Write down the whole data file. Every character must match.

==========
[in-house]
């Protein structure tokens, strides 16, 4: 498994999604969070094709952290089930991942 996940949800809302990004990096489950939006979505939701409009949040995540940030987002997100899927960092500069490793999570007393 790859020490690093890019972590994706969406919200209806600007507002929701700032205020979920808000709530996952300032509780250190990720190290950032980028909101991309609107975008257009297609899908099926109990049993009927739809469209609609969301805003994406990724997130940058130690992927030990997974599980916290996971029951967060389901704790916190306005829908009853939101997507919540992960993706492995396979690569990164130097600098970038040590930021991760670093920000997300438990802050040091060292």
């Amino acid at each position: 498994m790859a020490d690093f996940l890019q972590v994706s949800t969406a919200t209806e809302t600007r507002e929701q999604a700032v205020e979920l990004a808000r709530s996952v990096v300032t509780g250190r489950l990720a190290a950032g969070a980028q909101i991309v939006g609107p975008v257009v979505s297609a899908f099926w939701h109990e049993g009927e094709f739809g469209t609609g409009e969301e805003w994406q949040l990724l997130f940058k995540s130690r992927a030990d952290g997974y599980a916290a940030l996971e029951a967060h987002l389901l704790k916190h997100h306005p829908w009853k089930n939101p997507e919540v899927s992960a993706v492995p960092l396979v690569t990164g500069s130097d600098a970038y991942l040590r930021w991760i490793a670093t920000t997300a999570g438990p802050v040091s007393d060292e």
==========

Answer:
[in-house]
């Protein structure tokens, strides 16, 4: 498994999604969070094709952290089930991942 996940949800809302990004990096489950939006979505939701409009949040995540940030987002997100899927960092500069490793999570007393 790859020490690093890019972590994706969406919200209806600007507002929701700032205020979920808000709530996952300032509780250190990720190290950032980028909101991309609107975008257009297609899908099926109990049993009927739809469209609609969301805003994406990724997130940058130690992927030990997974599980916290996971029951967060389901704790916190306005829908009853939101997507919540992960993706492995396979690569990164130097600098970038040590930021991760670093920000997300438990802050040091060292």
């Amino acid at each position: 498994m790859a020490d690093f996940l890019q972590v994706s949800t969406a919200t209806e809302t600007r507002e929701q999604a700032v205020e979920l990004a808000r709530s996952v990096v300032t509780g250190r489950l990720a190290a950032g969070a980028q909101i991309v939006g609107p975008v257009v979505s297609a899908f099926w939701h109990e049993g009927e094709f739809g469209t609609g409009e969301e805003w994406q949040l990724l997130f940058k995540s130690r992927a030990d952290g997974y599980a916290a940030l996971e029951a967060h987002l389901l704790k916190h997100h306005p829908w009853k089930n939101p997507e919540v899927s992960a993706v492995p960092l396979v690569t990164g500069s130097d600098a970038y991942l040590r930021w991760i490793a670093t920000t997300a999570g438990p802050v040091s007393d060292e």